Thursday, August 20, 2009

Truth or Consequences

Truth or Consequences. Some of you may remember this old quiz show that appeared on several TV channels between 1950 and 1988. Contestants on the show had to answer questions truthfully or face some usually silly consequences.

I got to thinking about this program last Sunday when I appeared on a panel at Killer Nashville, a writers conference held in Franklin, Tennessee. The panel was called “Medical Professionals on Medical Mysteries and Thrillers” and featured Linda Petrilli Duncan, Colleen Brogan-Raasch, and yours truly with A. Scott Pearson as our moderator. One of Scott’s questions dealt with accuracy in medical mysteries. He asked each of us how strongly we felt about the issue of credibility in our books.

The panel agreed that accuracy based on personal experience plus research was important to our stories. As could be expected, we all decried authors who failed to do their homework when writing medical mysteries. Each of us gave examples of false information contained in medical mysteries we’d read.

The conversation then turned to TV shows like “House”, “ER”, “CSI”, and “Gray’s Anatomy” that promote unrealistic views of medical personnel and the practice of medicine. We agreed that these shows sometimes do more damage than good because they influence people’s expectations of what science and medicine can accomplish. In reality, CSI officers do not get DNA results in twenty-four hours. Likewise, no self-respecting hospital would put up with the likes of Dr. Gregory House. If a real doctor performed the stunts attributed to House, he’d be booted out the door quicker than you could say ‘Mississippi’.

But, you say, these are fictional characters, and people know they must suspend their disbelief if they’re to enjoy a mystery novel or TV program. Maybe. But let’s face it. People are susceptible to believing the most outrageous things, and often confuse what is fiction for fact. I think this is especially true when it comes to what people read, see, or hear about medical matters.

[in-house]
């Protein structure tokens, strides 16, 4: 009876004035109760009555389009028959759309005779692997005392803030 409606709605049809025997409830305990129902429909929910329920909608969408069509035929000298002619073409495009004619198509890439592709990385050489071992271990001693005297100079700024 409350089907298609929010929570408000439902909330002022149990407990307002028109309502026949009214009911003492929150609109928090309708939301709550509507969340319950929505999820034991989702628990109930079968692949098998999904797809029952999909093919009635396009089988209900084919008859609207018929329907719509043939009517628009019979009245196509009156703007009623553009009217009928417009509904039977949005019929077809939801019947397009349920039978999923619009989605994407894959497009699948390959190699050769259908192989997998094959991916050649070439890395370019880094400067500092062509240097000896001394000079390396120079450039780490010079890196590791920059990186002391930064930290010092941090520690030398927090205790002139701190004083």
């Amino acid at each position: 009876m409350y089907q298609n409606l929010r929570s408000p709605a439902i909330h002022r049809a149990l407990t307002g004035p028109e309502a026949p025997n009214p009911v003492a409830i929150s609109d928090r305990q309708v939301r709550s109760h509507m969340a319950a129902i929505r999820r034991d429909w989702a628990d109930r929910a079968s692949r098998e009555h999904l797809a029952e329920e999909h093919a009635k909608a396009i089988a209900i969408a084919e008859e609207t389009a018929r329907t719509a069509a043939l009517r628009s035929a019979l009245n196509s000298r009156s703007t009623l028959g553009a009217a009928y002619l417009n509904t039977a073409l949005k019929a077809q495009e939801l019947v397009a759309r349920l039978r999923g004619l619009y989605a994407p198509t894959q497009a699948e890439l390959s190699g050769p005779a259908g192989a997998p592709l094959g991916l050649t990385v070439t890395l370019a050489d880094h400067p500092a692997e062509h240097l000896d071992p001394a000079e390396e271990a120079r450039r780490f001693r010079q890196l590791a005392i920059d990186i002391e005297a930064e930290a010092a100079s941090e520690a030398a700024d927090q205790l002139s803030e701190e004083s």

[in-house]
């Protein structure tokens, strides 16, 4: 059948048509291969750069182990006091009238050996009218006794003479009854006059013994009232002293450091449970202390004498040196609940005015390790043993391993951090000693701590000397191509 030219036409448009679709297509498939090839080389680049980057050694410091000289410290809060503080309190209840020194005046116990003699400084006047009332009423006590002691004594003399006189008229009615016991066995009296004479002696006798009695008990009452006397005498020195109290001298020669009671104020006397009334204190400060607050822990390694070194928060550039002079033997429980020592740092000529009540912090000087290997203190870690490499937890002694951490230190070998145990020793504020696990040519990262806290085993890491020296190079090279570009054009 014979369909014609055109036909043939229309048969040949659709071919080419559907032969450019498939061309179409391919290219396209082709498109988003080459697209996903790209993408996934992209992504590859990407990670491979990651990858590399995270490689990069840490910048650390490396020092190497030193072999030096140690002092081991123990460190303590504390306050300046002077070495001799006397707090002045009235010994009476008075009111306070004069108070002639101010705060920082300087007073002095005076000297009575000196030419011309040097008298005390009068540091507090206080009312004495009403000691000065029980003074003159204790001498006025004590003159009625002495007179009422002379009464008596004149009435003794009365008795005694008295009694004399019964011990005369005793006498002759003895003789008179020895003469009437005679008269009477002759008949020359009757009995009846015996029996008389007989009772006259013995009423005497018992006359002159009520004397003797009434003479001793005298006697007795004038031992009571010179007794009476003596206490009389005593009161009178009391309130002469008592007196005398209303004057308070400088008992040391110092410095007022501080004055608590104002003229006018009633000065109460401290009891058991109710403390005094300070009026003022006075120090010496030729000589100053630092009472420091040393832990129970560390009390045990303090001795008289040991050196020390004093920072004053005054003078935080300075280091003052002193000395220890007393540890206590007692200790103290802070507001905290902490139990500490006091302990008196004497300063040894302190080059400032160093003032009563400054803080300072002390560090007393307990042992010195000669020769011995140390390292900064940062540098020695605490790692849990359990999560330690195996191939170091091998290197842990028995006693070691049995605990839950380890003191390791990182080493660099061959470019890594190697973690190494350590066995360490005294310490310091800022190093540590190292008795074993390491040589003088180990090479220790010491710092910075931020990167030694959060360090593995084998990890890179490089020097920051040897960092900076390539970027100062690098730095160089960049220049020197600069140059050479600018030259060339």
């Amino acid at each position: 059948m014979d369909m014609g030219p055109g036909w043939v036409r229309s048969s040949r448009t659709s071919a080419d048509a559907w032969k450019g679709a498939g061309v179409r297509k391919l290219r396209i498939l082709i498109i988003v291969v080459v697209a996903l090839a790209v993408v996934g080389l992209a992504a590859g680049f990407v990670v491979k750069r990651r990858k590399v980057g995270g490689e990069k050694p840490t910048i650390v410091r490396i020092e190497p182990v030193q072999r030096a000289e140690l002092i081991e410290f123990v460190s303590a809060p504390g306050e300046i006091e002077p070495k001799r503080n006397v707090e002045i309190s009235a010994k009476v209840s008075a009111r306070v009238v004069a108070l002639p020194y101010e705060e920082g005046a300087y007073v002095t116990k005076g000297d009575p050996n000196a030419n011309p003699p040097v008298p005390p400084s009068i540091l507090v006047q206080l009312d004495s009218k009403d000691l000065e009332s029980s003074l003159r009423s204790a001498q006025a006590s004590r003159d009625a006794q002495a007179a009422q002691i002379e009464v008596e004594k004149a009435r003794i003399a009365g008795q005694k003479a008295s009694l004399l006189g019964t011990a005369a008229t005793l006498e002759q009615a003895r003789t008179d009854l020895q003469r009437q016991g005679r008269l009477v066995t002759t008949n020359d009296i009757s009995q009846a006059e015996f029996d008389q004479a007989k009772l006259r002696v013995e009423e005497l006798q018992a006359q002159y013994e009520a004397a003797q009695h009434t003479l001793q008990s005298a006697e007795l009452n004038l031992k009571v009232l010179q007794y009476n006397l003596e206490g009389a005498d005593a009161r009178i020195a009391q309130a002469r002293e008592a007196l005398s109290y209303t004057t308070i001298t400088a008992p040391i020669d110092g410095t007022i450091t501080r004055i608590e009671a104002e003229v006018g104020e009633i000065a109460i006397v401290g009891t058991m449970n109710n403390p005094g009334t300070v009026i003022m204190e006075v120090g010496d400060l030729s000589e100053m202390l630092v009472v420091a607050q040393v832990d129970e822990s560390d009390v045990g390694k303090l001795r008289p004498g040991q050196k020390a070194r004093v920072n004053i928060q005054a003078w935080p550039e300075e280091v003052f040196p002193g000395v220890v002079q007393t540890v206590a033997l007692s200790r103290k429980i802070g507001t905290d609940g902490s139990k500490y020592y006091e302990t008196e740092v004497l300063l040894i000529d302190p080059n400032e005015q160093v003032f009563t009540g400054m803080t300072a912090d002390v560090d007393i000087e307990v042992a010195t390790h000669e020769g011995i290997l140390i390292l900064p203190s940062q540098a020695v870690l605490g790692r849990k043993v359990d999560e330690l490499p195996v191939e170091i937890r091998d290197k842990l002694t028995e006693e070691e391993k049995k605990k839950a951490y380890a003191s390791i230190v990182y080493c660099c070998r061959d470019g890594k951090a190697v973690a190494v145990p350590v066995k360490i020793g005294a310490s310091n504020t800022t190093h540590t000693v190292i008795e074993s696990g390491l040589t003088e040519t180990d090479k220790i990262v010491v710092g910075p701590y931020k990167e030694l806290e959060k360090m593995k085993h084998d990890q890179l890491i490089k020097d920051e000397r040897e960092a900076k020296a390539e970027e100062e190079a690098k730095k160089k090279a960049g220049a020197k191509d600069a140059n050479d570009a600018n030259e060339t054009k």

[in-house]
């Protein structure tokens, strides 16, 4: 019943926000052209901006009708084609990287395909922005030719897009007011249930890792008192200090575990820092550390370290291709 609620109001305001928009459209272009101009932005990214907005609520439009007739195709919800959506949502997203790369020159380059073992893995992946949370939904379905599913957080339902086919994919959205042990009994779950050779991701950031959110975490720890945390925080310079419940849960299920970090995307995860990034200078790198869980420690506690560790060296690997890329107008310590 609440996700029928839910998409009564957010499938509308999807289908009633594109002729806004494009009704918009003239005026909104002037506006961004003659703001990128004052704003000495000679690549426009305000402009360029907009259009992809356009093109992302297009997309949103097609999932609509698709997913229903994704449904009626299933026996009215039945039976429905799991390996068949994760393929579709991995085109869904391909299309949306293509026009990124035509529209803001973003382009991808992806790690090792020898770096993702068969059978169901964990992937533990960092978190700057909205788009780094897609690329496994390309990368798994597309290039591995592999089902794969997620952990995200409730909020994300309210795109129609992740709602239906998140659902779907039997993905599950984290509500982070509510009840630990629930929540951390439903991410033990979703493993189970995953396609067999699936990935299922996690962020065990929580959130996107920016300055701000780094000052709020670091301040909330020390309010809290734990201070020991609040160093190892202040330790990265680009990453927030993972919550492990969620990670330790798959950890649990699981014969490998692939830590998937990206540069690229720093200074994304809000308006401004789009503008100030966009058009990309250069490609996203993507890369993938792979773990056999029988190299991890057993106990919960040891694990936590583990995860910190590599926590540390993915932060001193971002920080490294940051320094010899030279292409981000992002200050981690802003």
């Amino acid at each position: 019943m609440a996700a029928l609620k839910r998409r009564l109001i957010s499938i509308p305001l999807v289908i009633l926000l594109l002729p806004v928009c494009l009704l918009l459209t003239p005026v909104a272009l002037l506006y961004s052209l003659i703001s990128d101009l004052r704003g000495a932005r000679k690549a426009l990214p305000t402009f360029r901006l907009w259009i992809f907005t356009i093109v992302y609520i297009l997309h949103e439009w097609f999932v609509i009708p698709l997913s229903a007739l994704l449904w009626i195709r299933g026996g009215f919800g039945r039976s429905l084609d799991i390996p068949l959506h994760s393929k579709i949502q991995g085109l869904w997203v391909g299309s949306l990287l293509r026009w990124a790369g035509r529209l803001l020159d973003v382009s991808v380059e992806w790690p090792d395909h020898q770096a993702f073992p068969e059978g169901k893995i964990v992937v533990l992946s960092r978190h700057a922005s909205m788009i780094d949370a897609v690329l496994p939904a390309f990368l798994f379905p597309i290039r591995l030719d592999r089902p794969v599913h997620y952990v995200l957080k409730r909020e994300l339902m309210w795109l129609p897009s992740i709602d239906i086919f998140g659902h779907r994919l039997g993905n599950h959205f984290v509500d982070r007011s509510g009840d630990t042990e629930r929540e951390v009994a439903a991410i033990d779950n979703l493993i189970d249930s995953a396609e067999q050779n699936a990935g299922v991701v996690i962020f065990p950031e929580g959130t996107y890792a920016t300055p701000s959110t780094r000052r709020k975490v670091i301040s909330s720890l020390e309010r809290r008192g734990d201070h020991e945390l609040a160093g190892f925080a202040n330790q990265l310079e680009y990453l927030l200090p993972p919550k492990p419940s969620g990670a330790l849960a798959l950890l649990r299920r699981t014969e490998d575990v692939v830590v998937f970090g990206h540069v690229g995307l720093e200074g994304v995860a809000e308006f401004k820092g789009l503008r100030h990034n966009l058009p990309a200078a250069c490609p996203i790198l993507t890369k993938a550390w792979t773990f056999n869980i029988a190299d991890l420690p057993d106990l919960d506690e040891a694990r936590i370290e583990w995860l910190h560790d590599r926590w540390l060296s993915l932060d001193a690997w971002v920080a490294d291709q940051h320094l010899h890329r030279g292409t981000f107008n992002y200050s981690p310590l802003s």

Which brings me to the subject of “Truth or Consequences”.

Do professional writers have a responsibility to portray credible medical information in a novel or TV program? I believe they do. At the same time, I believe they have the right to build on that information to create suspense in a fictional novel or compress the information to fit into a TV time slot.

Can the same be said about someone who writes an op-ed article in a newspaper, or blogs on the Internet? Can someone claim immunity from accuracy when expressing an opinion on medical matters that could possibly influence hundreds or thousands of people? Does this person have any less duty to research the facts than a novelist or screenwriter?

I don’t think so, and I’ll tell you why in my next blog when I discuss the consequences associated with the spread of inaccurate information.


  1. Hi Mary,
    As the writer of medical mystery and suspense thrillers, I appreciate your views about the need for accuracy about medical matters -- even in fiction. However, I feel that is vital that the author post a disclaimer in his/her acknowledgements that the work is not to be construed as a medical text. The same thing goes for the fictional author's website, as I have done in mine.

    I look forward to your continuing comments on this matter.


    Darden North, MD

  2. Thanks for your comments, Darden. Regardless of the kind of mystery they're writing, many authors do add disclaimers to their novels, letting readers know that the people, places, and events in their books are entirely fictional and should not be construed as representing actual living people or real places and events. It's not a bad idea, especially when the author is writing a medical thriller.